Consumers will also place increasing pressure on retailers to offer universal free shipping for all non-expedited orders. For years, e-commerce retailers have fought offering free shipping on all purchases due to costs, but with the advent of same-day and near-instant shipping options, consumers will further question the value of paying for regular ground shipments. Retailers will need to adjust their strategy or lose the business.

The entrepreneurial consumer mindset

Now more than ever, consumers are clamoring to be involved with and purchase pre-launch products and services that connect them to the cult of entrepreneurialism. This is demonstrated by the explosive growth of crowdfunding platforms like Kickstarter and Indiegogo, which have become virtual marketplaces for purchasing pre-launch goods and services.

"Kickstarter passed $1 billion on March 3, 2014... pledged by 5.7 million people ... More than half was pledged in the last 12 months alone"
-- Kickstarter, 2/2014

What's driving this consumer trend? Among other things, the entrepreneurial consumer mindset is driven by a need for status and belonging. Consumers gain status when they purchase pre-launch products by being able to talk, tweet, and post about their find. That story is even more potent when it conveys a sense of belonging or connection to a niche cause, or even a broader movement such as crowdfunding. The trend is most prevalent in Millennials, who witnessed the global financial crisis of 2008, ensuing unemployment, and fiscal debt at a formative time in their maturation. Millennials learned to idolize tech entrepreneurs like Mark Zuckerberg and Sergey Brin and eschew the (in)stability of established brands and institutions.

Brands are taking notice of the entrepreneurial consumer mindset and are using this trend to reach new consumers and deepen relationships with existing customers by allowing them to help shape their products, services, and advertising campaigns. Meow Mix recently launched Catstarter, a Kickstarter platform for cat lovers. The platform allows fans to vote on their favorite cat-related inventions and submit ideas for improving the lives of our feline friends. Honda's Project Drive-In launched in late 2013 as a campaign to help struggling local drive-in's switch to digital projectors to prevent them from going out of business. The innovative campaign leveraged crowdfunding platform Indiegogo and encouraged users to pledge to visit their local drive-in theater on Twitter and Facebook.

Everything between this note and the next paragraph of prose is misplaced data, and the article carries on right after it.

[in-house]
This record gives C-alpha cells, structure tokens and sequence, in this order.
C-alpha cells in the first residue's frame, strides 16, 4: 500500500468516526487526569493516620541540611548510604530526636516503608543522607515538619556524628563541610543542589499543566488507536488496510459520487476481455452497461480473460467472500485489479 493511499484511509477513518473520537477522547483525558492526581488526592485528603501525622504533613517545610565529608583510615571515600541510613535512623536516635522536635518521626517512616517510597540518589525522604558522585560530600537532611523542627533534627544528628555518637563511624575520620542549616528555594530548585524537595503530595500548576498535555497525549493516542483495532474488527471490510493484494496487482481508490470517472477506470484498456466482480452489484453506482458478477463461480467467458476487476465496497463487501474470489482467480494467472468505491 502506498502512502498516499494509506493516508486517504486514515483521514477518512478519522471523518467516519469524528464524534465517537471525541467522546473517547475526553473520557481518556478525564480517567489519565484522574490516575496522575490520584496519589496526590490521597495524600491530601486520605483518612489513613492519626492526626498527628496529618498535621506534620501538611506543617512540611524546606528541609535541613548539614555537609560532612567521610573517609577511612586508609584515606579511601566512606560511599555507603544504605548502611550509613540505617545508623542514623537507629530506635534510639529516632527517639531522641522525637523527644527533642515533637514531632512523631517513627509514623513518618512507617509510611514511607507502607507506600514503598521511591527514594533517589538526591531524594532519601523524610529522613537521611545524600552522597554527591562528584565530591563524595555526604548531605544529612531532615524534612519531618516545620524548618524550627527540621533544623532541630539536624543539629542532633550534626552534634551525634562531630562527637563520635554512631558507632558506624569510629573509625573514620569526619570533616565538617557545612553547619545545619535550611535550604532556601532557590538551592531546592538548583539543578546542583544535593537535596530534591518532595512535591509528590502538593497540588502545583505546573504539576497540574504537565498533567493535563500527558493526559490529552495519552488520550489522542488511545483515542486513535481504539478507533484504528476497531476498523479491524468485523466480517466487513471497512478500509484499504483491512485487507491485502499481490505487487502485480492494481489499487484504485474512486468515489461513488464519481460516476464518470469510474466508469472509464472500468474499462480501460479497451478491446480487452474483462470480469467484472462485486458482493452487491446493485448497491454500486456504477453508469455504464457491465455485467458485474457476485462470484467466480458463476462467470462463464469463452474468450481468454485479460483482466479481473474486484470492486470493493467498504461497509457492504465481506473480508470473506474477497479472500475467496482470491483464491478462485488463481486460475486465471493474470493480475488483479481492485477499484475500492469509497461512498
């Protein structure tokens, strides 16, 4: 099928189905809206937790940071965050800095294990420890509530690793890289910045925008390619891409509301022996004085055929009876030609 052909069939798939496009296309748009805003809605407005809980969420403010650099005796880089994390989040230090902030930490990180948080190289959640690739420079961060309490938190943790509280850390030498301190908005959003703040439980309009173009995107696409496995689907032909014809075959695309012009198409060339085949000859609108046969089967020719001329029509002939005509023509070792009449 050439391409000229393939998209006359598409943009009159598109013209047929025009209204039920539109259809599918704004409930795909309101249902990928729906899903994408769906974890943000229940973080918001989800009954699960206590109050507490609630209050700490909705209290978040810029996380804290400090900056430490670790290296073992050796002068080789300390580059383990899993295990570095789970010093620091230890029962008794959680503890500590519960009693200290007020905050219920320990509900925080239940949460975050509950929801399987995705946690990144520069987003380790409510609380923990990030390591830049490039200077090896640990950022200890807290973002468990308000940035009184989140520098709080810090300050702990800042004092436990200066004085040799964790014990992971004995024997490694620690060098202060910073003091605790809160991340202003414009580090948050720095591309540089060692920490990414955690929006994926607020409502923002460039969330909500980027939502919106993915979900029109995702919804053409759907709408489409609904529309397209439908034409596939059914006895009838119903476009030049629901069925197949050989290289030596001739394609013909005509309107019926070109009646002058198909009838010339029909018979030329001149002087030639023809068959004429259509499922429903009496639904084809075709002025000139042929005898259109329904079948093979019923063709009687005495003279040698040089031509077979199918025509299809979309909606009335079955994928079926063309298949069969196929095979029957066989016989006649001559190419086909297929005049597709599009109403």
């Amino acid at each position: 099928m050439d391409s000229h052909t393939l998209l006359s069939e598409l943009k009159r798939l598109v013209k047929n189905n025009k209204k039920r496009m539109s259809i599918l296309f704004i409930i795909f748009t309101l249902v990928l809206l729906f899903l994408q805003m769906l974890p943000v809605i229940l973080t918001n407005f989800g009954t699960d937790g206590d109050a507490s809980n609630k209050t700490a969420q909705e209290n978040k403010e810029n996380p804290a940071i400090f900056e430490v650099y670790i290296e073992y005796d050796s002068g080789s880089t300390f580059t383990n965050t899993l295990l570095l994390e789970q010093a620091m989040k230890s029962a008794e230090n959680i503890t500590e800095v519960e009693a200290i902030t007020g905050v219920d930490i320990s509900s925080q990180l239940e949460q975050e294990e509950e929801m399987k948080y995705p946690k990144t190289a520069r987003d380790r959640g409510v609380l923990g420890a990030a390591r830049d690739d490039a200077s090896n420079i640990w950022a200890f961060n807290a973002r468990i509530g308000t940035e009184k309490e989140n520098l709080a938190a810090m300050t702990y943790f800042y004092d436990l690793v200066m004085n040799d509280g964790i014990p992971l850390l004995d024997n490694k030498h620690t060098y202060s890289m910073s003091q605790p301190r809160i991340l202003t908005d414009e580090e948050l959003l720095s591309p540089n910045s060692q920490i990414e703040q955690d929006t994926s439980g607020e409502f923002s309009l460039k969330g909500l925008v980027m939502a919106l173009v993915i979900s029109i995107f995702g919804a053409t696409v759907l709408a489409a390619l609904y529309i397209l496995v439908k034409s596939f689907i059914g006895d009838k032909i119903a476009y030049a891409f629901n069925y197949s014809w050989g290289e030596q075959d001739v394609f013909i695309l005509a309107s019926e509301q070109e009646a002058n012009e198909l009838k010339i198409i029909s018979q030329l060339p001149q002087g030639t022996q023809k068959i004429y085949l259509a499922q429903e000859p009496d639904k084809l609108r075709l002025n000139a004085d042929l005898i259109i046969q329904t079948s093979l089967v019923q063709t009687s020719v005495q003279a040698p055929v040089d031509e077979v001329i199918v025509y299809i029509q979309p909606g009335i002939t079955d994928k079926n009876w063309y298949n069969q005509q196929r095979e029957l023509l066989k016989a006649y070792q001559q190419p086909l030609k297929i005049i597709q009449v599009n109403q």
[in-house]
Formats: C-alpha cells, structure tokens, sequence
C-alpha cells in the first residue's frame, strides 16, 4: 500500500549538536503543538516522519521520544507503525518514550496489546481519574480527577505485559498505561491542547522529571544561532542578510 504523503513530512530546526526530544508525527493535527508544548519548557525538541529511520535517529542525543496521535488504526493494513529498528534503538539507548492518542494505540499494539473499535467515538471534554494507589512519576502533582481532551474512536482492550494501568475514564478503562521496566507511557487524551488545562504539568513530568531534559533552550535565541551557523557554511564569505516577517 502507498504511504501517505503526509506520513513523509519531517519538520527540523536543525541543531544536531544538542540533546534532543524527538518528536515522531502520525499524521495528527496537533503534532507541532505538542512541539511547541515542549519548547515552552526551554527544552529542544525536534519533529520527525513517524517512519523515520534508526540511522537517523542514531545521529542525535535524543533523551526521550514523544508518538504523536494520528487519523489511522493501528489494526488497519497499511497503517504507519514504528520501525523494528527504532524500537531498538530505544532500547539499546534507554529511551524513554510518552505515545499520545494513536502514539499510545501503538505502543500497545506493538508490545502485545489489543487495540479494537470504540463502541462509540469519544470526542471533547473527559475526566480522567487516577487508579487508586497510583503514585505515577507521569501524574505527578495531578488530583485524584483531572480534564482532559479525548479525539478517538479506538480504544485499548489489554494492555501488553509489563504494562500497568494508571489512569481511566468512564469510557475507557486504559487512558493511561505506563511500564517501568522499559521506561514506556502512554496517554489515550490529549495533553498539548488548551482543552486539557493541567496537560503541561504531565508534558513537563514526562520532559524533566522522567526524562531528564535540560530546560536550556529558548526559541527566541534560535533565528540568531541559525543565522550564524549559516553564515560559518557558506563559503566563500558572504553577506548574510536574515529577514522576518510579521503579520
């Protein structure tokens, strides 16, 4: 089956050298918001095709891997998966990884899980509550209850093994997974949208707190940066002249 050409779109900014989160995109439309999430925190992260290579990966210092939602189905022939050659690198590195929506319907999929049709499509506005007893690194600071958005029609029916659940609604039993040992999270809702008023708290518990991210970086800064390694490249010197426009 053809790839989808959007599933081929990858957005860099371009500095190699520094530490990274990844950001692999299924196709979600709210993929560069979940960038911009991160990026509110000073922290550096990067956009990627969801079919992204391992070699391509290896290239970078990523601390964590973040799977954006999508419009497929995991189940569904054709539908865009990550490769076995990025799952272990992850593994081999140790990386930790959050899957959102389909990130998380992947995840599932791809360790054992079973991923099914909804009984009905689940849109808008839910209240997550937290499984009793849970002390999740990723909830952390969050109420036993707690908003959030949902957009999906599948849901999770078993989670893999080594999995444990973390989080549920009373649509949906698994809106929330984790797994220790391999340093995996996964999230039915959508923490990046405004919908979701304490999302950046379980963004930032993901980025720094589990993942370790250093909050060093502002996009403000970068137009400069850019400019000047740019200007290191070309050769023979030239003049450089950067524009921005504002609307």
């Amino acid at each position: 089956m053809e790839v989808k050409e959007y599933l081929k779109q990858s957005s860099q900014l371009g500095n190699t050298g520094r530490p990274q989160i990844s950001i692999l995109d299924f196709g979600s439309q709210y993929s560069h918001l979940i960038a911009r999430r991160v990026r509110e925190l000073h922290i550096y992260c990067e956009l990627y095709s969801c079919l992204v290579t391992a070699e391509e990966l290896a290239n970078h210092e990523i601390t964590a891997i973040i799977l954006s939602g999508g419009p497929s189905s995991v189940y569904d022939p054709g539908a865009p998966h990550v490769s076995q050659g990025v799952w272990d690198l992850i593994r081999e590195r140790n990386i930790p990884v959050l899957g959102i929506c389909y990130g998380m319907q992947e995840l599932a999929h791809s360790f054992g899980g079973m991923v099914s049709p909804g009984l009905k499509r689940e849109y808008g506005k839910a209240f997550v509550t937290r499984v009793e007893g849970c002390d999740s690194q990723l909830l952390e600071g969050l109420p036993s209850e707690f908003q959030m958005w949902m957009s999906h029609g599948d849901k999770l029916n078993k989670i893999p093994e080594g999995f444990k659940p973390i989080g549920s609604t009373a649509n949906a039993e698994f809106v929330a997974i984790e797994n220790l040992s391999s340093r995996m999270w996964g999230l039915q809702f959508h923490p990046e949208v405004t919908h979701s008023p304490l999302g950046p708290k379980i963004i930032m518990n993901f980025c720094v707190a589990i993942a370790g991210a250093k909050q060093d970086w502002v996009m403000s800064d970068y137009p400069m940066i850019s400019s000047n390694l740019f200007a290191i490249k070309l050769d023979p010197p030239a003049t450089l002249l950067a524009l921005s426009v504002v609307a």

Implications for marketers
Brands looking to connect with and engage entrepreneurial consumers should start to consider reaching them through crowdsourcing methods. Allow them to vote on their favorite ideas and give their opinion on your advertisement before it launches. Encourage them to participate in the formation of new products. Not only will you build a stronger connection with customers, you'll also create a highly cost effective market research and R&D lab. Another opportunity for brands is to partner with independent designers and businesses to launch new products and services. Allow your customers to choose the best offering and go to market. Finally, brands should consider pre-selling or beta testing new products whenever possible. Pre-sales help build die-hard brand advocates, and consumers may even be willing to pay more for the privilege of early access.

Careful evaluation of consumer trends is an essential first step to uncovering innovation opportunity. Consumers around the globe are looking for innovative businesses to serve their evolving preferences and desires. Brands and agencies should be excited by the potential offered by consumer trends and use them to inspire new marketing campaigns, products, and experiences.

Morgan Vawter is VP, analytics and optimization at Piston Agency.

On Twitter? Follow iMedia Connection at @iMediaTweet.

"Girl with shopping bags" image via Shutterstock.